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One of the worlds oldest Benz resides in New Zealand

Lizzy Jones 1895 Benz resides in New Zealand One of the worlds oldest Benz resides in New Zealand

In I893 the Daimler Benz Aktiengesellschaft of Stuttgart, Germany, commenced manufacture of a motorcar called the Benz Velo Motorwagen. This was manufactured in large enough numbers that it was considered at the time to be ‘mass produced’ with over 4000 units (some sources say less while others say more). Just a bit of trivia, by 1900 there were over 200 concerns worldwide trying to build motor cars but Benz is considered by historians to be the first company to commence ‘quality production’.

Today, one of these Benz Velo’s owned by the Olsen family resides in Feilding. It is believed this car was the second car in the South Island. The very early history is not well documented and the facts are pieced together from many sources and often a little contradictory, but a life history of the car can be reasonably reconstructed.

According to an official letter from Daimler-Benz Aktiengesellschaft dated 2/9/52, this car, Chassis No. 1769, Engine No. 1657, is an 1895/96 model and was originally sold through the British Benz agents of Hewetsons in Dean Street, London. It is not known who was the first owner, but in 1899 or 1900 the car was shipped to New Zealand as a wedding present for Mrs Wickliffe-Goodwin who then lived near Glenroy in rural Canterbury.

A Mr Acland records in ‘The Early Canterbury Runs’ that an "E. Goodwin took over the leasehold of Lockwood Station near Glenroy about 1893. Goodwin was the first man in these parts to own a motorcar, a Benz". The only other information Acland recorded about the car was that Goodwin "had to send to Sydney for the Petrol"!

On Friday 26th April 1901 the Poverty Bay Herald reported “On Thursday last the novel sight of a lady driving a four-passenger motor-car through the streets of Christchurch attracted considerable attention. The ease and skill with which the car was handled while driving through the crowded thoroughfares showed that the lady possessed the confidence, and dexterity of an expert. On the previous Wednesday Mr and Mrs Wycliffe Goodwin, to whom the motor-car belongs, drove from their station at Glenroy to Christchurch, a distance of 60 miles, covering the distance in a few hours, the lady doing the steering during the journey.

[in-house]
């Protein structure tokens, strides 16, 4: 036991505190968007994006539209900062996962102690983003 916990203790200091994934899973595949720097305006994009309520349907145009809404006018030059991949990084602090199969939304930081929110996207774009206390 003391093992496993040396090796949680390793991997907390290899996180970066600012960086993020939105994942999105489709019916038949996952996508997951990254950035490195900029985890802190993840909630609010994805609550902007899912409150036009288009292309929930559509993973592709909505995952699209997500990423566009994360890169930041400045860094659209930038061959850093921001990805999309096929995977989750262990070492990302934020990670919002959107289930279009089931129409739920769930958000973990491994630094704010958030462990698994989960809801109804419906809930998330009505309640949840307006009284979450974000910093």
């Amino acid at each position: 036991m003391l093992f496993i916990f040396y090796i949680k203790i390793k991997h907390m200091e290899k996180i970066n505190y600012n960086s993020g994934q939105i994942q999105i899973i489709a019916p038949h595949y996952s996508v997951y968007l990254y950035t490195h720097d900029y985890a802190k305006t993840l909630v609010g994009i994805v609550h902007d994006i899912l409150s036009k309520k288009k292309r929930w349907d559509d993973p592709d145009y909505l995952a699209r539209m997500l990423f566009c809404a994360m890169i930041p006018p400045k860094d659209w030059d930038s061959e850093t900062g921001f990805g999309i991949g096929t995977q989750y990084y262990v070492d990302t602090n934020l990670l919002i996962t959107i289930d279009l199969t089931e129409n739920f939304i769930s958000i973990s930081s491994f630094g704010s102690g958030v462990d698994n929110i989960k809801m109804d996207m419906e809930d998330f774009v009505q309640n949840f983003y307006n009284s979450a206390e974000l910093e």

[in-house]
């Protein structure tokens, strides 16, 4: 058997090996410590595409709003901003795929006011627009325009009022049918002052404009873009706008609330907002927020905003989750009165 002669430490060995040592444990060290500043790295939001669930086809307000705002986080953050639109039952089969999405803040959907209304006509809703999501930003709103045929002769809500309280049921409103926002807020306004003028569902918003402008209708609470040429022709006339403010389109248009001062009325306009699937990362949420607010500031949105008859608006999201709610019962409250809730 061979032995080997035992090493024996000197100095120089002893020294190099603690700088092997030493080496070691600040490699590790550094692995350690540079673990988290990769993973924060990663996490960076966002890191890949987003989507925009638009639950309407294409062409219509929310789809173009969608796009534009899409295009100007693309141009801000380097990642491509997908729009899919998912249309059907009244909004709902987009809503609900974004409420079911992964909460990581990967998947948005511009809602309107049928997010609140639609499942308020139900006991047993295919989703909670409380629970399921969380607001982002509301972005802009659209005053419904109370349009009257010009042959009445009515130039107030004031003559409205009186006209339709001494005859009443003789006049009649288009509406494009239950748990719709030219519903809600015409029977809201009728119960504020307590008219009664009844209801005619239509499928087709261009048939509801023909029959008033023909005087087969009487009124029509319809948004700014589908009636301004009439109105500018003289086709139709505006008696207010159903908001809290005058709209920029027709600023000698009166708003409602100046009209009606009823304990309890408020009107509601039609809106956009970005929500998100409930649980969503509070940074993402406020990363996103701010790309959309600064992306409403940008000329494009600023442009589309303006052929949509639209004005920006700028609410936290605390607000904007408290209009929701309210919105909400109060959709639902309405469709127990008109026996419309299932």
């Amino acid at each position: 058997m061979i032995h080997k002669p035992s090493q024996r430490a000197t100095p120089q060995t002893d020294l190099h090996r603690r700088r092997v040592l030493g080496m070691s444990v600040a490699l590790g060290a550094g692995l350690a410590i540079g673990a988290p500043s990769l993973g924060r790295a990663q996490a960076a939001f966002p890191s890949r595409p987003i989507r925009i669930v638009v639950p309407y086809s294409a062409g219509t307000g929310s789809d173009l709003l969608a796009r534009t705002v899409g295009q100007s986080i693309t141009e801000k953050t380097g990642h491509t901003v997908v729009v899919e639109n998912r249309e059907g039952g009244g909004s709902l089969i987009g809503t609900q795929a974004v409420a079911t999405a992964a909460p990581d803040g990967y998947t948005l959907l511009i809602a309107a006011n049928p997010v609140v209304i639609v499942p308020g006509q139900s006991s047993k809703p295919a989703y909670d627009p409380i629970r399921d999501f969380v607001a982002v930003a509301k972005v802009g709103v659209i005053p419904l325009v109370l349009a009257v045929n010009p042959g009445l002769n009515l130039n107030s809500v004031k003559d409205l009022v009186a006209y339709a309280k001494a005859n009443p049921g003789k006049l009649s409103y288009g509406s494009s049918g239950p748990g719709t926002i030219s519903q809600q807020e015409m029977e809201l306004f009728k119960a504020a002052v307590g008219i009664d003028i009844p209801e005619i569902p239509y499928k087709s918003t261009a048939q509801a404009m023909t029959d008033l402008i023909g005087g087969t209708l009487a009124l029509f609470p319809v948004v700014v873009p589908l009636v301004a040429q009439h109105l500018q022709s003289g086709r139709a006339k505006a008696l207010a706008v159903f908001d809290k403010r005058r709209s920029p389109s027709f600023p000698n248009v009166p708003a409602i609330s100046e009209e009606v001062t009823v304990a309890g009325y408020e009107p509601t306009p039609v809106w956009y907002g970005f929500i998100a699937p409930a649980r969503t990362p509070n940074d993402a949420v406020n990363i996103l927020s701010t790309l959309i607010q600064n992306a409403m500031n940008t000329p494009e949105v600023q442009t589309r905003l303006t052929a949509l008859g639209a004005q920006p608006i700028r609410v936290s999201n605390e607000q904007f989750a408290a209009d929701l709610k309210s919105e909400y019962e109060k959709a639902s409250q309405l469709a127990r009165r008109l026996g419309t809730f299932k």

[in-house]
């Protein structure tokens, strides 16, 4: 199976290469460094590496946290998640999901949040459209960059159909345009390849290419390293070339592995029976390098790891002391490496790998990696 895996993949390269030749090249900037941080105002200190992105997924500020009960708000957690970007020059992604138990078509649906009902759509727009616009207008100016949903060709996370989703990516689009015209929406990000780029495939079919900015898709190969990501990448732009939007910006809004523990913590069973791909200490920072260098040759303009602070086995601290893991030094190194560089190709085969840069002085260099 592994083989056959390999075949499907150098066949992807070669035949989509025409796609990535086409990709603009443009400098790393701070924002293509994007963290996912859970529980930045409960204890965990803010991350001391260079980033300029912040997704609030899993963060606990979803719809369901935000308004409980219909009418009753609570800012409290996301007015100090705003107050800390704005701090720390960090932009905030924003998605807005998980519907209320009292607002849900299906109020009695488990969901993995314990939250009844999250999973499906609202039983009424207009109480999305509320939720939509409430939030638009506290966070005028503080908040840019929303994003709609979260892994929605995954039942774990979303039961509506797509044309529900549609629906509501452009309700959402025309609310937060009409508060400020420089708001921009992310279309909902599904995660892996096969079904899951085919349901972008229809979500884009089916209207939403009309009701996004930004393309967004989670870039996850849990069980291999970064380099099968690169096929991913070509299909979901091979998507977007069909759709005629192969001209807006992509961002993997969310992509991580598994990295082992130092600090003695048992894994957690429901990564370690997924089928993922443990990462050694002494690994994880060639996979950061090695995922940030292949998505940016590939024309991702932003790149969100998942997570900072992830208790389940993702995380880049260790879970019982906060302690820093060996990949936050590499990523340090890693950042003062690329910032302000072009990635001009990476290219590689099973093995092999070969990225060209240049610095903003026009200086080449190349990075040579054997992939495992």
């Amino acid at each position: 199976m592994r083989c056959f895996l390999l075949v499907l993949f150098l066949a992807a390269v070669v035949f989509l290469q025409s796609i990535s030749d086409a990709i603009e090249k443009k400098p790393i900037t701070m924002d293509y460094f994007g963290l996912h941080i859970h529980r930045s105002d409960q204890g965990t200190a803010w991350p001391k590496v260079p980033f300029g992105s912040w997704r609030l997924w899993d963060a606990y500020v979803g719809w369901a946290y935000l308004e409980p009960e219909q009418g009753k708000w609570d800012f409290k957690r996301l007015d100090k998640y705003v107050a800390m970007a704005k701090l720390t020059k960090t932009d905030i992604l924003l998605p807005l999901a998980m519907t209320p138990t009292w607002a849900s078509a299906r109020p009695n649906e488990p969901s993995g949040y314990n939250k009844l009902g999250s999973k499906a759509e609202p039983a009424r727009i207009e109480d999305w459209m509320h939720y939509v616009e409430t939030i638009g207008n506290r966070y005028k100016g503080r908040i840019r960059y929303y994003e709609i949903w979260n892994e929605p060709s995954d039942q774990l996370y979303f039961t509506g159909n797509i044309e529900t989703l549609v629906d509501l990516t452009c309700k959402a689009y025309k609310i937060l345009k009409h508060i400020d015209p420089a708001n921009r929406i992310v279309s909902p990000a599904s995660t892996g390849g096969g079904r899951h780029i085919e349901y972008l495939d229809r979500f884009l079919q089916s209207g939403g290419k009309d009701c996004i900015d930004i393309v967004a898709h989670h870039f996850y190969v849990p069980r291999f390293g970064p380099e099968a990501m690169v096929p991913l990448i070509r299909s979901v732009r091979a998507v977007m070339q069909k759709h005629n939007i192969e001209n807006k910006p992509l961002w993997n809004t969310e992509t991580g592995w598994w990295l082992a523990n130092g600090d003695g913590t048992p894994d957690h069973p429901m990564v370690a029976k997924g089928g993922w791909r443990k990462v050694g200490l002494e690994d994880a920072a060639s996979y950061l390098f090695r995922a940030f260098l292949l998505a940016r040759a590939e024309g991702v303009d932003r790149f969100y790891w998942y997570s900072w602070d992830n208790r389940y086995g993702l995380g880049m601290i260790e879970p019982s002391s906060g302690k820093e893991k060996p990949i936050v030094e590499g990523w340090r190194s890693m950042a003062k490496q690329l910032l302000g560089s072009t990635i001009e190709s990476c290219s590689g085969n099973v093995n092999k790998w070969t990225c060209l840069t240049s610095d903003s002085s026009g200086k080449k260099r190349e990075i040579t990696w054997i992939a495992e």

In 1900 the Benz was shipped to New Zealand as a wedding present for Mrs Wickliffe-Goodwin of Glenroy in Canterbury.

Not long after this, Mr Goodwin got it stuck in the Selwyn River and he parted with it in disgust! It was sold through Oates Lowry & Co., (originally known as the Zealandia Cycle Works, of Christchurch) on 12 May 1901. Mr Oates sold the car to a Mrs Shaw in June 1901 and not long after that, he again sold the car to Mr J. Stanley Monck of Monck's Bay, Sumner (Christchurch). Mr Monck owned the car for over 40 years. It travelled many hundreds of miles over the roads of Canterbury. By 1903 there were sufficient motorcar owners to form a car club in Canterbury. Mr Monck was one of the first founding members of the Canterbury Automobile Club. After a few years, Mr Monck purchased another car that was more ‘modern’ than the Benz. As trade-ins were unheard of in those days, he put the car into storage for a number of years.

Sometime around 1914/1915 Mr Monck started using the Benz to power a circular saw for cutting fire wood! The engine performed this task faithfully for over 20 years, always starting easily with a few pulls on the open flywheel.

1896 Benz used to power a wood saw | carmanualsdirect

1896 Benz used by Mr. Monck to power a circular wood saw

In the mid 1930’s Mr Monck's son, Charles, decided to restore the Benz to its original condition. After the restoration was completed, the Benz was seldom used on public roads but did do service on the Monck farm giving children joy rides around the property.

In the late 1940’s Mr Van Asch of Hastings saw the car at the Moncks property and fell in love with the old veteran. He persuaded Mr Monck to part with his old friend. A few weeks later Mr Van Asch dismantled the Benz, packing everything except the frame, body and engine into his 1936 Monospar aerial mapping aircraft (the first of its kind in New Zealand). The remaining pieces were packed in a wooden crate and transported to Hastings by sea.

He reassembled the car and for many years used it for numerous events around the Napier Hastings region. In the early 1980’s the car was purchased by the Olsen family of Feilding where it still resides.

Mercedes Benz Workshop Manuals | carmanualsdirect

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